The California State Athletic Commission’s (CSAC) new weight-cutting rules have significantly affected their first UFC fighter.
Drew Dober “must move up in weight” or get cleared to fight at lightweight by a doctor following UFC 214 in Anaheim, Calif., according to the CSAC medical suspensions sheet obtained Monday by MMA Fighting.
Per the sheet, Dober came in more than 18 percent above the 155-pound division in a fight-day weight check Saturday. CSAC’s new rules say any athlete who is more than 10 percent above the weight class could be recommended to move up.
“Fighter must be cleared by physician or must move up in weight due to greater than 18% weight increase,” the document reads. “Fighter needs to be in a heavier weight class per medical evaluation.”
If Dober was more than 18 percent above lightweight, that means he stepped into the Octagon against Josh Burkman at around 183 pounds — 28 pounds greater than the 155-pound division. Dober knocked Burkman out in the first round.
Dober, 28, said he was contacted by a CSAC official Monday and told the news. But he is not yet ready to proclaim himself a welterweight. Dober (18-8, 1 NC) told MMA Fighting that he is at the UFC Performance Institute this week to rehab, get a gauge on how the steep weight cut affected his performance Saturday night and find out what would be the best division for him in the future.
The Nebraska native, who fights out of Colorado, said he accepted the fight against Burkman while walking around at 186 pounds with 10-percent body fat. But he’s only 5-foot-8 and in the UFC’s 170-pound division he’d be one of the shorter athletes.
Dober said after the fight Saturday that he’d be a perfect fit for a 165-pound division, which the UFC has yet to say it would adopt. UFC president Dana White said “nope” when asked if the promotion would be interested in bringing in the four new weight divisions approved by the Association of Boxing Commissions and Combative Sports (CSAC) last week. Those divisions are at 165, 175, 195 and 225.
Despite his height, Dober carries a lot of muscle in his lower body, which makes 155 a tough cut. He compared himself to fighters like Benson Henderson and Rafael dos Anjos, who are short for 170, but have a hard time getting down to 155.
“I’m a thick guy,” Dober said with a laugh. “I’m a Flintstone. I’m a dense individual. … We’re stuck in the middle. We’ve just gotta try to make the best decisions.”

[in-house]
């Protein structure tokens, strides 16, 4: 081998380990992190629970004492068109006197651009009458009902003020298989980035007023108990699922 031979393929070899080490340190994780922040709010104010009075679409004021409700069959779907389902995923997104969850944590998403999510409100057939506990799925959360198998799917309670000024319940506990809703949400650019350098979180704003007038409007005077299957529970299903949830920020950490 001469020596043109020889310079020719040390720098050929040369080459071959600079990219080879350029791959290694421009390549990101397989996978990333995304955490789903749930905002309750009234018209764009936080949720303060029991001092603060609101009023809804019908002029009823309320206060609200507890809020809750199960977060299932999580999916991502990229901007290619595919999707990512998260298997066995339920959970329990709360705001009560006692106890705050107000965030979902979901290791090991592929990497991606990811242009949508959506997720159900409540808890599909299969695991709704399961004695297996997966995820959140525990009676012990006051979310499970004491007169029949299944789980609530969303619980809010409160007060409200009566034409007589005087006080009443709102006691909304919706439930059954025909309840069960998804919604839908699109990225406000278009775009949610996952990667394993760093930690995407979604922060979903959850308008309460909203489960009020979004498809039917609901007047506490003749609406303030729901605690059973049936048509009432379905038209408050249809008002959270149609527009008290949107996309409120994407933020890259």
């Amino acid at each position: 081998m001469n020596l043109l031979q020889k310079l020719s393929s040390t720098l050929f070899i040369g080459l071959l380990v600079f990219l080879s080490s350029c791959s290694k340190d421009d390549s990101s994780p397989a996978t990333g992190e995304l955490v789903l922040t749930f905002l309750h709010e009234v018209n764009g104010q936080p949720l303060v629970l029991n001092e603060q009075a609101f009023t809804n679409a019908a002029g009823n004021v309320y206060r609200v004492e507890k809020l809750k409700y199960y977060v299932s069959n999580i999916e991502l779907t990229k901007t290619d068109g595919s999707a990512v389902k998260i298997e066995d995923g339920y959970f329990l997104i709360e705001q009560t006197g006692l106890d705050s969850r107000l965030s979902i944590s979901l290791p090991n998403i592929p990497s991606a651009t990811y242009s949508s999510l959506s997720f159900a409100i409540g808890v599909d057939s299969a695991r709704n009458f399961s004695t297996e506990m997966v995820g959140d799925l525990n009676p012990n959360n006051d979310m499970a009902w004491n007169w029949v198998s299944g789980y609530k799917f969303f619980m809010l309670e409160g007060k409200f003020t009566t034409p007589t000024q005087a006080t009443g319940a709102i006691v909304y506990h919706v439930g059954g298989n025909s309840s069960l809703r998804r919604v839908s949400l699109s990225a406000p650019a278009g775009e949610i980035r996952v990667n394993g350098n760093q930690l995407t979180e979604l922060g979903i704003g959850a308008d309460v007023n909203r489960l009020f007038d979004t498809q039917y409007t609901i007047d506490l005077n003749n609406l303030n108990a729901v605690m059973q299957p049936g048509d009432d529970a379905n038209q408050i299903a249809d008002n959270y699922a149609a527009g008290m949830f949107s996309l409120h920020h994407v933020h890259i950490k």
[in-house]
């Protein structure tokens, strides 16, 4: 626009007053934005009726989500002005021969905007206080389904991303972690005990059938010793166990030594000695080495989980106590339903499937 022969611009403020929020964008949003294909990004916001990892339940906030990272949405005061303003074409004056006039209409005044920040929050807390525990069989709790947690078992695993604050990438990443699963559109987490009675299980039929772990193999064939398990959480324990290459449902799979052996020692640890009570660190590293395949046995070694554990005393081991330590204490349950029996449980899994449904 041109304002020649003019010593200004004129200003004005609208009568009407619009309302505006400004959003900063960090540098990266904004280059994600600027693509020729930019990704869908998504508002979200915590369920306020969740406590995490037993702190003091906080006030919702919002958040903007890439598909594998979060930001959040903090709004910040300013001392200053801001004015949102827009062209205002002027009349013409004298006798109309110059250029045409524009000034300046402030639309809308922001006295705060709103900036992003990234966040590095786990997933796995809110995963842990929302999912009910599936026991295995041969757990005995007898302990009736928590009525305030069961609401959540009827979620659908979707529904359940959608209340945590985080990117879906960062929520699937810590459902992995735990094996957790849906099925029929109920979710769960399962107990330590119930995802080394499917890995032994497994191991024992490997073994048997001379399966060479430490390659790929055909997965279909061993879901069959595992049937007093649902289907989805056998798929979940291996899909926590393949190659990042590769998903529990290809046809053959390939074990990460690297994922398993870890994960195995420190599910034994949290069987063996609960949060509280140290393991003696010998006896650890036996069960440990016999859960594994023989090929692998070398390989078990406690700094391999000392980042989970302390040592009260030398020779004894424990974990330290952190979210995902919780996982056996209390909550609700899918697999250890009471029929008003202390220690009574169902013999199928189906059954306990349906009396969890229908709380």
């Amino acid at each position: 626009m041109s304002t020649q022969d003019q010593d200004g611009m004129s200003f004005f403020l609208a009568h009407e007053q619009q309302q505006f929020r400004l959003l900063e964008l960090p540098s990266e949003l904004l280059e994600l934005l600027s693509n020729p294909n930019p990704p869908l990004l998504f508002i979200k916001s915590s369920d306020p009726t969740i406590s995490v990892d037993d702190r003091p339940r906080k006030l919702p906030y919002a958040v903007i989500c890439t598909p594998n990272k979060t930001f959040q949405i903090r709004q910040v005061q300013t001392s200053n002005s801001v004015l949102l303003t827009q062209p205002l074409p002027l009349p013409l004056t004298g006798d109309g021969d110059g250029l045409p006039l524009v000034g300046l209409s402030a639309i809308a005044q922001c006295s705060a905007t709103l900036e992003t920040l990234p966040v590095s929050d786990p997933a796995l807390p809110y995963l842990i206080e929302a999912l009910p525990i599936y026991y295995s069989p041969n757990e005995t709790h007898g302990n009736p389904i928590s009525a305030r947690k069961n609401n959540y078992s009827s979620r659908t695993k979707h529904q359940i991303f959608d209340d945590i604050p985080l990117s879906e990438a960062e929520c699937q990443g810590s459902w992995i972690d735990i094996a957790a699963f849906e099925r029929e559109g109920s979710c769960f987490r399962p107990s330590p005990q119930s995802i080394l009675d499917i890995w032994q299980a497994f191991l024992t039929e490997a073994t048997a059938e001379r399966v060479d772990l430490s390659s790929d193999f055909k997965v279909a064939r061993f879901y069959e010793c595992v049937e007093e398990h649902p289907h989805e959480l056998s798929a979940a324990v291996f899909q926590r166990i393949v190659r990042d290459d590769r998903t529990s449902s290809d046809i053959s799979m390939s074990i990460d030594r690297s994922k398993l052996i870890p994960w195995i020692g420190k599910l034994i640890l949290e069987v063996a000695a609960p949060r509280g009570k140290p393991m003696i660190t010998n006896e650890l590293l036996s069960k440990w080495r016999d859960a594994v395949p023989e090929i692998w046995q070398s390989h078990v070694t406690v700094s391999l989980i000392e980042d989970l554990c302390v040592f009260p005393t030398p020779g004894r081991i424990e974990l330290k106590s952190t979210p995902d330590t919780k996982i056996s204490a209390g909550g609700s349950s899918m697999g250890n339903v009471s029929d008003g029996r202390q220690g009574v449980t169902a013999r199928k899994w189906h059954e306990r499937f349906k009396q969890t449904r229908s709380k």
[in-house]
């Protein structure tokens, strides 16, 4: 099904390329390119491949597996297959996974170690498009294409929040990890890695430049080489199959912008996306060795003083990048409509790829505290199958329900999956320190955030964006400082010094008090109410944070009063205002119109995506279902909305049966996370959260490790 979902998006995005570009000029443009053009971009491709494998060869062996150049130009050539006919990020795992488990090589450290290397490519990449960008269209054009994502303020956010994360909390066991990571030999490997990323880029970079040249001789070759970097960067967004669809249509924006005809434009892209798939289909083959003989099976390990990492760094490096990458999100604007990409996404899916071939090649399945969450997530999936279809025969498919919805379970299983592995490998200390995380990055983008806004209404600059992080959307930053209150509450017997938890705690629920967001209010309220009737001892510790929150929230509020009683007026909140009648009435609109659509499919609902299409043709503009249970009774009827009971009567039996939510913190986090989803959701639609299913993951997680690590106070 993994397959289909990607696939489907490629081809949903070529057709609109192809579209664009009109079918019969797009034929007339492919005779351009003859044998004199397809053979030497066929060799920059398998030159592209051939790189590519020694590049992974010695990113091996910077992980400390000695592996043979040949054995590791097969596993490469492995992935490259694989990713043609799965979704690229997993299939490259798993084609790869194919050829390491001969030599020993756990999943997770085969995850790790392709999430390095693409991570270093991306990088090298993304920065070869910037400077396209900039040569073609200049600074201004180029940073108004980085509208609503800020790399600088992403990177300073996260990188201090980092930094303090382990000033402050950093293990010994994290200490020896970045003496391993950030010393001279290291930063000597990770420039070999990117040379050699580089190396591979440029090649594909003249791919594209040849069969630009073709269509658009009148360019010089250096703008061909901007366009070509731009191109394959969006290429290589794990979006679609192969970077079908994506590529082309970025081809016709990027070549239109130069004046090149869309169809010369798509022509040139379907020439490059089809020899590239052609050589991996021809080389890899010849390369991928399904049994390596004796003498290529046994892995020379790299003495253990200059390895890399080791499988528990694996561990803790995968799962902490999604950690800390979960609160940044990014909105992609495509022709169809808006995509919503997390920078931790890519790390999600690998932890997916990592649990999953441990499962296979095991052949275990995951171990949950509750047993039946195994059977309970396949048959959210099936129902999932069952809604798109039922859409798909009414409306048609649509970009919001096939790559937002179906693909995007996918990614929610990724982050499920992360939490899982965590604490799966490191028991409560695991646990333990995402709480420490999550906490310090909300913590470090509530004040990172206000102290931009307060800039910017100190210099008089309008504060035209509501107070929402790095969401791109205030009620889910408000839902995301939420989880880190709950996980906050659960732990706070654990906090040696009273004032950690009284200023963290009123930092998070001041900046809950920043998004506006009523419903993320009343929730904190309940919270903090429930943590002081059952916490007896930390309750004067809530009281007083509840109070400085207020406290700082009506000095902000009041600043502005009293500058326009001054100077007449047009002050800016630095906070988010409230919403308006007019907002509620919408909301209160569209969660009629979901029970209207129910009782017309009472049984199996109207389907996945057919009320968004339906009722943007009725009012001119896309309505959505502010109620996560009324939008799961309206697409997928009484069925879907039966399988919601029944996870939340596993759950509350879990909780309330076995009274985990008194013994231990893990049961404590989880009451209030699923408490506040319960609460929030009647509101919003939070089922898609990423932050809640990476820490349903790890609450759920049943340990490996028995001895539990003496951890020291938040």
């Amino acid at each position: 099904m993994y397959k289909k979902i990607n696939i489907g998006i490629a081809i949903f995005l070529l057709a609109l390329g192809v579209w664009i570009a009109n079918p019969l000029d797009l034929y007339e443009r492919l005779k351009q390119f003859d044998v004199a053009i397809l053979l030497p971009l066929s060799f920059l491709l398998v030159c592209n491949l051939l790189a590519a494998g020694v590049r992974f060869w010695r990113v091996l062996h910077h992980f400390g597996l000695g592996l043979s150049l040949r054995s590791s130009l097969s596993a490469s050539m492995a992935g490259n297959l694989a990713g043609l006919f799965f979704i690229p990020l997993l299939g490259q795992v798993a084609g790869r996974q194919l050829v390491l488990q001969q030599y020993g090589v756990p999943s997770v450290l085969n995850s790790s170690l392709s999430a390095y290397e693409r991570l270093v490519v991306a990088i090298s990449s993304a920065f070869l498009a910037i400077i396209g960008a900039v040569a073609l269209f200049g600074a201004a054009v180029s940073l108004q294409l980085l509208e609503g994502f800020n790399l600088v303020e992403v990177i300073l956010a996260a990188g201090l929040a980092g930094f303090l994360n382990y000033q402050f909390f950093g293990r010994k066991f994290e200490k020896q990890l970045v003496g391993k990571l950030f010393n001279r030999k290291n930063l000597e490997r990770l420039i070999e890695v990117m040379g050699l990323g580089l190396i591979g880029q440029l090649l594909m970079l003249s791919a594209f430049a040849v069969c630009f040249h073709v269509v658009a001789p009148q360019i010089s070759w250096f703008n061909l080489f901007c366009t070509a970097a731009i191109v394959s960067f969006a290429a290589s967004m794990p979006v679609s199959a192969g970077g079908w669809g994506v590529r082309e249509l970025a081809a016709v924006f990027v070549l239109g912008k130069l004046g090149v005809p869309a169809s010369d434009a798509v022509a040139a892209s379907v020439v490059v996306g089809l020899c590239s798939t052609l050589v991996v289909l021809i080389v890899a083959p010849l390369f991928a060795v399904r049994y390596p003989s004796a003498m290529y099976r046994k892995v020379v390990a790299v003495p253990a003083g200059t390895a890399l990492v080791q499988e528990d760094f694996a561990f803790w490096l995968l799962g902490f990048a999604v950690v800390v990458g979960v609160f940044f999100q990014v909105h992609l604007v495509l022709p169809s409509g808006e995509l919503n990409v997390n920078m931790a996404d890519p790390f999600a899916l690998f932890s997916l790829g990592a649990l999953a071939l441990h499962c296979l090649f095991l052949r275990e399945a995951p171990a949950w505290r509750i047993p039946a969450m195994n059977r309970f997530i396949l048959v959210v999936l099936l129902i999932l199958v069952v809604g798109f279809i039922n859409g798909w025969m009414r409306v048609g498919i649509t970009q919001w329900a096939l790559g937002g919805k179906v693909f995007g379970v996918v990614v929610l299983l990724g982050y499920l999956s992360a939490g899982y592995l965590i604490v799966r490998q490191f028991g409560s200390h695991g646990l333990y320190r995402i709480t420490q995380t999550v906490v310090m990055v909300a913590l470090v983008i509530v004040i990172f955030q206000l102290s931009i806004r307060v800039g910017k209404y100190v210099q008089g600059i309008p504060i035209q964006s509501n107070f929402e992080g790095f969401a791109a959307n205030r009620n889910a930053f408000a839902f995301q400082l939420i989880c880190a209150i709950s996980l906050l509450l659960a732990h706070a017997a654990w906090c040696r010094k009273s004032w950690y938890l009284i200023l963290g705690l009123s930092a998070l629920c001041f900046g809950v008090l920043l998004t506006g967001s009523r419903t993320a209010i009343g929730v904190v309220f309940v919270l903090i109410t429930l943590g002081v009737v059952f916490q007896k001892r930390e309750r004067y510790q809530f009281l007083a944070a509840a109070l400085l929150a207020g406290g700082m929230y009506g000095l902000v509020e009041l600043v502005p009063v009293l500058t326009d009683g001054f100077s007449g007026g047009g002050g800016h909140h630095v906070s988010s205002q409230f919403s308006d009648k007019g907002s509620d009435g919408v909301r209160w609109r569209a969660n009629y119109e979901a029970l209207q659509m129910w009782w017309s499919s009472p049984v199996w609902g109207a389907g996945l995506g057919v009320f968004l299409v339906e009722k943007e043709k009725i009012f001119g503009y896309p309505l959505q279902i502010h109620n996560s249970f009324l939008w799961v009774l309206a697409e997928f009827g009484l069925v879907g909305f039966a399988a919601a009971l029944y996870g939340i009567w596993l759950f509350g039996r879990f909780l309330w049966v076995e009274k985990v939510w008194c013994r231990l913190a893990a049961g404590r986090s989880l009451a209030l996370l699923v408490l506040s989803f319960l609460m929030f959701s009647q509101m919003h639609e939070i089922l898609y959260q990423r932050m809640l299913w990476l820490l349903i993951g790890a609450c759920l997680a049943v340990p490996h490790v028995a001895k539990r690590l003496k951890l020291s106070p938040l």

Dober said he worked with noted MMA nutritionist George Lockhart for this camp and even though the sheer number of pounds shed (and regained) was a lot, the weight cut was not especially difficult, he said. Just the opposite.
“George Lockhart really made the cut super easy — probably one of the easiest cuts I've ever had,” Dober said.
Moving forward, Dober said he’ll have a decision to make after his time this week at the UFC Performance Institute in Las Vegas. He can pack on a lot of muscle, like a Tyron Woodley, and fight at 170. Or he can do more conditioning in the offseason, focus on agility, and try to get his body weight down to a more manageable level for 155. Right now, Dober, who has won three of his last four fights, said he’s “leaning towards” staying at lightweight.
“I think 55 is definitely not extremely thrown out the window,” Dober said. “If I make the correct decisions, I think 155 should be a realistic division.”
CSAC executive officer Andy Foster told MMA Fighting on Monday that Dober was the only one that doctors felt should move up in weight class after UFC 214. Other athletes were around 10 percent above the weight class or slightly greater than that Saturday night, Foster said, and they will be monitored.
“The weights were a massive improvement over previous UFC events,” Foster said. “I have the data and this was a lot better.”
The fight-day weight check and 10 percent rule were just two new provisions introduced to UFC fighters leading into the Honda Center card. For the first time, fighters had to be cleared by a doctor to compete in their chosen weight class and the fighters in title bouts on the card went through 30- and 10-day weight checks. This was all part of CSAC’s 10-point weight-cutting reform initiative that went into effect last month.
Every fighter made weight Friday and Foster deemed the week a “major success.” Foster said he expects other commissions to honor CSAC recommendations to move fighters up or get cleared by a doctor like they would a medical suspension. The average weight gain from weigh-ins to fight day, Foster said, was 7.79 percent, well under that 10-percent mark doctors have recommended.
Dober said he appreciates CSAC’s attempt to combat this issue, but described his situation as an “awkward” one.
“Overall, I think it’s great they're paying attention to the extreme weight cutting,” Dober said. “One, I think it’s overrated and two, a lot of guys do it improperly and it can be very dangerous.”